Accidental Subversion Flying Beneath The BBC Radar
It is therefore important to grasp, as in fact many people already do, that BBC News is a major influence in projecting what McMillan calls the ‘dominant grand narrative of our time’. Occasionally, very occasionally, the truth will slip out, and it can actually be comical to observe. Consider a report from Paris by BBC correspondent Allan Little on News at Ten on January 14. Little was talking about the reported marital difficulties of François Hollande, the French president. Why had his alleged affair not stirred up greater controversy in France, in contrast to what would surely have happened in this country if similar revelations had appeared about, say, David Cameron?
In a voiceover of footage of the Sorbonne, Little intoned:
‘François Hollande is a graduate of the École Nationale d’Administration, ENA, which like the Sorbonne here in Paris is an elite institution that trains many of France’s future leaders.’
Then, strolling along beside the Sorbonne, Little continued:
‘It’s often argued that the French ruling elite is a pretty homogeneous group of people. That they’re drawn from a very narrow sector of society. They went to the same elite universities, like this one [nods to the Sorbonne] where they were groomed for high-status, high-powered lives. And that this is why newspaper editors, senior politicians, civil servants, industry chiefs, are connected to each other through a network of lifelong loyalties and old friendships. And that this explains why the sexual peccadilloes of previous presidents stayed out of the news.’
That Little’s comments also apply to the ‘very narrow sector of society’ that runs Britain, with its leading cohorts largely drawn from the elite institutions of Oxbridge and London, is obvious. When I emailed Little to congratulate him ironically on his piece of subversive reporting that he’d managed to slip below the BBC editorial radar I got no response – not surprising.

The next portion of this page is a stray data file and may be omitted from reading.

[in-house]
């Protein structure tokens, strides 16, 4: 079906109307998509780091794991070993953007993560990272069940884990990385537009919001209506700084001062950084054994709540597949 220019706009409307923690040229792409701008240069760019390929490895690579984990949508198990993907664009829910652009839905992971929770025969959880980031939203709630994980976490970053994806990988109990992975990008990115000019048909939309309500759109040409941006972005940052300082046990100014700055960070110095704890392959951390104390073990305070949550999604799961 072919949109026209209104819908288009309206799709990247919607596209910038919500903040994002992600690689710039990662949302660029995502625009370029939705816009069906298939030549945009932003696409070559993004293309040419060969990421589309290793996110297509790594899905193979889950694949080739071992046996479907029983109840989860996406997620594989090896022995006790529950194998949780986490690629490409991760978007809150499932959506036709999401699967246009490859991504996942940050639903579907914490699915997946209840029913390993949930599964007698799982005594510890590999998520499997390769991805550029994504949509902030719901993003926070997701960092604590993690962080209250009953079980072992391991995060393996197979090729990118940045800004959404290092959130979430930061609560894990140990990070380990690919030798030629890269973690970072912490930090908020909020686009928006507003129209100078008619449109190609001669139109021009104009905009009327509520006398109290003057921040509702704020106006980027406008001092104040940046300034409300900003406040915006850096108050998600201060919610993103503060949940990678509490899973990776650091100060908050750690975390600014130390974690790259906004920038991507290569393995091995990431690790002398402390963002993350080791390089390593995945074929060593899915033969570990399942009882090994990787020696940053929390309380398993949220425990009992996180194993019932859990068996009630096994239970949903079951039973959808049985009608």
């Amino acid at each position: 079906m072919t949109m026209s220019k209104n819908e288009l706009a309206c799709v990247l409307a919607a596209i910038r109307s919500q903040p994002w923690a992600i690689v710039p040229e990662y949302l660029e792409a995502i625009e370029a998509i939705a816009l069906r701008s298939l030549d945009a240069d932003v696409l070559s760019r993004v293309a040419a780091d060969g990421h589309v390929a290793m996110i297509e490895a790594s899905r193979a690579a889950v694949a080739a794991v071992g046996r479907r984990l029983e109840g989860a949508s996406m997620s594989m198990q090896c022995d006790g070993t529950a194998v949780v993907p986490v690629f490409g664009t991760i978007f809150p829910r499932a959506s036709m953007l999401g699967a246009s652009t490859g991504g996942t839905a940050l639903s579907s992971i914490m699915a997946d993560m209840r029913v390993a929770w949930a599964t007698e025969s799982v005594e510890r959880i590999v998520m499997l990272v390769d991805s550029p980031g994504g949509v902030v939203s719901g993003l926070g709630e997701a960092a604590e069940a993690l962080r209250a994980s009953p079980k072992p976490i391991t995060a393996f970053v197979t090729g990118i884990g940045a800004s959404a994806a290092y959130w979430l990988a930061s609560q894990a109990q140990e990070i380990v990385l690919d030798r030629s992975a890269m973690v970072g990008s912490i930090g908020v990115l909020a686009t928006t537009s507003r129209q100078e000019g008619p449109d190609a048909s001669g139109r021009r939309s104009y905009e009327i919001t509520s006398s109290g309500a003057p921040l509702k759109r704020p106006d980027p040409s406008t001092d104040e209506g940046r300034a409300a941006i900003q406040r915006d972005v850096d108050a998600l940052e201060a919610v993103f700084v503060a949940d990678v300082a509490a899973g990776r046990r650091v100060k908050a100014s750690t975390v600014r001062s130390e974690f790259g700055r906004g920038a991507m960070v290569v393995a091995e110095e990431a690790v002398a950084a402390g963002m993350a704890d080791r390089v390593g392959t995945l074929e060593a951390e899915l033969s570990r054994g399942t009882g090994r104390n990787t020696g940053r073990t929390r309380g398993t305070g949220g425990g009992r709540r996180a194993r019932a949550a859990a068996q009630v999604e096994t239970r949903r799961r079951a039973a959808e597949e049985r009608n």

On the other hand, nobody could ever accuse BBC political editor Nick Robinson of subversion, intentional or otherwise. A week earlier (BBC News at Ten, January 6, 2014), Robinson had performed his usual role of ‘explaining’ – or, more accurately, amplifying – government policy; this time on the increasing levels of ‘austerity’ being imposed on the British public.
He finished his ‘balanced’ report with these words:
‘Whose purse or wallet should be raided next to pay off the deficit? Welcome to one of the main debates between now and election day.’
But how far would Robinson ever extend the ‘main debate’ beyond the usual narrow parliamentary voices, if at all? Would he be likely to give prominence to informed comment about cutting the massive subsidies granted at public expense to the corporate sector, notably the fossil fuel industry? What about a spectrum of views on proper accountability of major banks, and preventing corporations and rich elites from tax-dodging? Would that ever be a significant part of a ‘main debate’ presented by Robinson on BBC News?
We put these questions to Robinson via email, adding:
‘What about going beyond the skewed parliamentary “consensus” that normally shapes your news reporting, and include progressive voices arguing for taxation to reduce the shameful inequities in British society? What about a critical look at the costs of the UK’s militaristic foreign policy, including huge government support for the so-called “defence” industry?
‘Will you canvas wider opinion on all of this, or will you merely include brief snatches of token vox pops on the street?
‘Surely the British public deserves a reasoned debate beyond the usual establishment perspective?’ (Email, January 7, 2014)
Despite several follow-up emails, Robinson ignored us. Perhaps he is too busy propping up the ‘dominant grand narrative of our time’ to answer questions from marginalised voices like ours. Robinson was, however, happy to seek us out a couple of years ago for the source of a quote by Lord Reith, the founding Director-General of the BBC, to include in his 2012 book, Live From Downing Street. What was the Reith quote that Robinson was so keen to source? This one:
‘They [the government] know they can trust us not to be really impartial.’ (C. Stuart, ed., The Reith Diaries, 1975)
Life is full of such ironies.
A key element of the elite ‘grand narrative’ projected by the corporate news media is that the United States is a force for peace in the Middle East. Thus Jeremy Bowen, the BBC Middle East editor, said with a straight face on the BBC Weekend News on January 11 that:
‘These days, the Americans are having another go at brokering peace between Israel and the Palestinians.’
Why Bowen, who really should know better, sticks to the discredited script of US as ‘peace-broker’ is an awkward question that only he can answer. Perhaps one day he will do so – after retiring, when he is finally freed from the shackles of BBC ‘balance’.
Fracking The Climate System And Defending War
Propaganda was once again in full flow when Huw Edwards introduced BBC News at Ten with this beauty:
‘We’ll have more on the government’s plan to give local authorities financial rewards for allowing development of shale gas.’ (January 13, 2014)
‘Financial rewards’? That is BBC News echoing government-speak. Although the actual news report mentioned in brief that opponents of fracking use the more accurate term ‘bribes’, it was the government spin that got top billing.